“It would give you a space to be yourself”: The role for interior design in increasing Aboriginal student sense of belonging in Western Australian boarding schools

“It would give you a space to be yourself”: The role for interior design in increasing Aboriginal student sense of belonging in Western Australian boarding schools Thesis

School of Design and Built Environment

  • Author(s): Whettingsteel, Emma
  • Published: 2020
  • Publisher: Curtin University
  • Volume: PhD

Abstract: Aboriginal and Torres Strait Islander students can have their sense of belonging challenged by pursuing the education opportunity of attending a boarding school. This is exemplified in the current literature through reported experiences of loneliness, isolation, homesickness, and the feeling of being ‘between two worlds’. However, there is an absence of research that relates these issues with the established ability for architecture to influence occupant wellbeing. Few studies have focussed on the potential role of interior design in contemporary Aboriginal and Torres Strait Islander experiences of education. The aim of this doctoral thesis was to address this gap through a process of Participatory Action Research (PAR), in which data were collected by yarning and drawing with 27 current boarders (all Aboriginal people, 2 young men, 25 young women), 18 recent alumni (all Aboriginal people, 3 men, 15 women), and 7 boarding staff members (1 Aboriginal person, all women). Four major themes emerged that suggest a role for interior design in increasing student sense of belonging. These relate to the institutional characterisation of current boarding schools (Place Identity), an ‘all or nothing’ experience of social connectedness (Interior Architecture as a Social Atlas), the value of student participation in ongoing interior design actions (Spatial Voice), and the need for spaces that offer social and cultural relief (Third Space). From these themes, a new theoretical model for designing belonging is proposed - ‘the feedback model’. In this model, the built environment is conceptualised as a reciprocal storytelling tool for messages about identity and belonging. Although only a snapshot of voices is reported, it is proposed that the findings could have broader application to residential education settings.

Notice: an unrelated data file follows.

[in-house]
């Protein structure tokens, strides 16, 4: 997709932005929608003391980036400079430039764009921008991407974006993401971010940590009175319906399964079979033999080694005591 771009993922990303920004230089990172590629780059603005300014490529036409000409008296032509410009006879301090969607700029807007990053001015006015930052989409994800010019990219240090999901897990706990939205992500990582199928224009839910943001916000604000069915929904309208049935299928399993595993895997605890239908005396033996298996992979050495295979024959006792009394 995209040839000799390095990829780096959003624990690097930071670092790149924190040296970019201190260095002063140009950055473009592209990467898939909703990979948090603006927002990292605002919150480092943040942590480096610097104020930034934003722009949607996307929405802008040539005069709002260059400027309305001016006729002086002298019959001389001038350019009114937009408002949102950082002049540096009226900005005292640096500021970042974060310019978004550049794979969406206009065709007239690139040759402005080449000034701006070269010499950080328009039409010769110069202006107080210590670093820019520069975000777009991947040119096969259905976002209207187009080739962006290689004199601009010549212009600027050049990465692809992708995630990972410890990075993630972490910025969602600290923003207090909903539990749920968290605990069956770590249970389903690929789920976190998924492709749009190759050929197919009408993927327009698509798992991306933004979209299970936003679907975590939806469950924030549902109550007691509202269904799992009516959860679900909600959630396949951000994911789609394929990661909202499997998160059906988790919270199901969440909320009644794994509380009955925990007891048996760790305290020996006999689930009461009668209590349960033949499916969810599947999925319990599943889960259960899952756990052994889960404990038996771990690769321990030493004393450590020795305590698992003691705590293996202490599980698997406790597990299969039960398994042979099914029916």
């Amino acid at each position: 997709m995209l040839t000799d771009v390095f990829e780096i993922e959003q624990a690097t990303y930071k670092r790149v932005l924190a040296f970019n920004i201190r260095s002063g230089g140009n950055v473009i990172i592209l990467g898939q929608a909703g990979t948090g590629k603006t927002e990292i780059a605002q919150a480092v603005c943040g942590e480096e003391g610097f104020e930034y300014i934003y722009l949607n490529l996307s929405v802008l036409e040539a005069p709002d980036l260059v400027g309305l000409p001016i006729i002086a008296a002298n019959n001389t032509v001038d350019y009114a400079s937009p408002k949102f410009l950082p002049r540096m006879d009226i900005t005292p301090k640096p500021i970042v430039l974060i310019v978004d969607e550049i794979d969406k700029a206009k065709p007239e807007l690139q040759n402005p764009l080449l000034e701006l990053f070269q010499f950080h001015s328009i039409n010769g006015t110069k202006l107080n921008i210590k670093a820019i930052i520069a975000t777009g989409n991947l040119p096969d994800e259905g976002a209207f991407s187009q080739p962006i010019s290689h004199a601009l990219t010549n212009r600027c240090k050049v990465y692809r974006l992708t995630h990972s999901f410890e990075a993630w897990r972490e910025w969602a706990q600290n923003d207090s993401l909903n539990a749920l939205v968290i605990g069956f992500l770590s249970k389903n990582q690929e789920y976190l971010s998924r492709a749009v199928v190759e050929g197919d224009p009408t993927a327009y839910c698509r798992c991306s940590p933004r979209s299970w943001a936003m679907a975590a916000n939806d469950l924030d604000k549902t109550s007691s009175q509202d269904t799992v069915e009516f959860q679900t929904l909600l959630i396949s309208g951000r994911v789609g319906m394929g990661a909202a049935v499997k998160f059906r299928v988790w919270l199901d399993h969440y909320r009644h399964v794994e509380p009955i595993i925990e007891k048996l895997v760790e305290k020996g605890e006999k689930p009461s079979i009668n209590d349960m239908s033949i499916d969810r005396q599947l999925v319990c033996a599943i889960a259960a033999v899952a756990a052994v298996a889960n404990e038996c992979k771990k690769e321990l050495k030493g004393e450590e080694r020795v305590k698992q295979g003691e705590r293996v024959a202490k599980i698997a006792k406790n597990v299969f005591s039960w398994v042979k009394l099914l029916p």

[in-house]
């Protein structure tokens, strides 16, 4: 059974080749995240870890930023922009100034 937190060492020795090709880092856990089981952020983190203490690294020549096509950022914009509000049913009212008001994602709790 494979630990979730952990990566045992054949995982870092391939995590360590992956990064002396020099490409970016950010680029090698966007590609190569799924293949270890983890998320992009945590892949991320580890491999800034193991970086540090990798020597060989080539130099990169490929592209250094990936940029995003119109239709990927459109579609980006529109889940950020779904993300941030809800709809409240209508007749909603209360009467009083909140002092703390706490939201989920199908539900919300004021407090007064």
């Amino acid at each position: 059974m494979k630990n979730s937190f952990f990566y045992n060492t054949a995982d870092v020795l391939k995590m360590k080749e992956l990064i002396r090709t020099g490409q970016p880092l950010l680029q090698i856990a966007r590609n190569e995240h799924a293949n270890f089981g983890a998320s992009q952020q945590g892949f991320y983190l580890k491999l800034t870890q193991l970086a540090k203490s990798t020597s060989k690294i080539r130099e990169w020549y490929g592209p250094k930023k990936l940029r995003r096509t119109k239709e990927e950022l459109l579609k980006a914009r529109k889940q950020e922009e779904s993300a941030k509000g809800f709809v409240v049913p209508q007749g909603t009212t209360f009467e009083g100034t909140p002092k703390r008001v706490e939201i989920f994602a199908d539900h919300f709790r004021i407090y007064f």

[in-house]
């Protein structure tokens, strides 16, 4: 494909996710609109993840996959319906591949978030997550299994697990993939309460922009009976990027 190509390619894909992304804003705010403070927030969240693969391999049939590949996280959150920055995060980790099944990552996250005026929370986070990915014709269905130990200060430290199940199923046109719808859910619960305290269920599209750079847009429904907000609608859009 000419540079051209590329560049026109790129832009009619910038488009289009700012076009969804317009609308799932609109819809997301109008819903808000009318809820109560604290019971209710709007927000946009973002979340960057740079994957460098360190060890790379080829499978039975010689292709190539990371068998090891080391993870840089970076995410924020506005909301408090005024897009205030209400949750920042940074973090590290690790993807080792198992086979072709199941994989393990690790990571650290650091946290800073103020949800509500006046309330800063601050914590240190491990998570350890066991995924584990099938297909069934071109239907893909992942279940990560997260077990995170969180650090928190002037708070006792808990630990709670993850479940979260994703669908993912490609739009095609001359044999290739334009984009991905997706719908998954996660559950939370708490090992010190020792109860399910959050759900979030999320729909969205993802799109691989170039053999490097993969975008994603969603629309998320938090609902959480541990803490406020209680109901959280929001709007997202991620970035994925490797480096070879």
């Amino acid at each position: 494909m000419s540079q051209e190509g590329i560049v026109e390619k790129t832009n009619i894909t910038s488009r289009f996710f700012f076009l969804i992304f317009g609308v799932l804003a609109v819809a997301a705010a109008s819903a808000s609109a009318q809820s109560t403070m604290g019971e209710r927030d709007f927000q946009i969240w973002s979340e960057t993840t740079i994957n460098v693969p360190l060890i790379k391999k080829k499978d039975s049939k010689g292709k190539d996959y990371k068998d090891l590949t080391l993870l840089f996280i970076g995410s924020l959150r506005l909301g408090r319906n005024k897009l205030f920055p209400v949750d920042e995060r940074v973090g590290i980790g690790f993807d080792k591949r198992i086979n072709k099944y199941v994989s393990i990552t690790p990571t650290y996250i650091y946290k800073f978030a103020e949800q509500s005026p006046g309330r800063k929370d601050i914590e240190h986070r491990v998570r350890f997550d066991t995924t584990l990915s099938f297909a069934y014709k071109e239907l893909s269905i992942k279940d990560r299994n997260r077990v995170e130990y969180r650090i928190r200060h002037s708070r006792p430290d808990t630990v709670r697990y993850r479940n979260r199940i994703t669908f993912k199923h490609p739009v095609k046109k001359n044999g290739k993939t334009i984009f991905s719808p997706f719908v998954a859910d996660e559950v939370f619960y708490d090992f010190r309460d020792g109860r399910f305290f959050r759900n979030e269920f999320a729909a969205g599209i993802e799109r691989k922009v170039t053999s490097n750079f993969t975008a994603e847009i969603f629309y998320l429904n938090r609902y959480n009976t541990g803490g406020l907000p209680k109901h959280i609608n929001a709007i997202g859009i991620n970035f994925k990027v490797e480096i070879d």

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Suggested Citation
Whettingsteel, Emma, 2020, “It would give you a space to be yourself”: The role for interior design in increasing Aboriginal student sense of belonging in Western Australian boarding schools, Volume:PhD, Thesis, viewed 02 July 2022, https://www.nintione.com.au/?p=22762.

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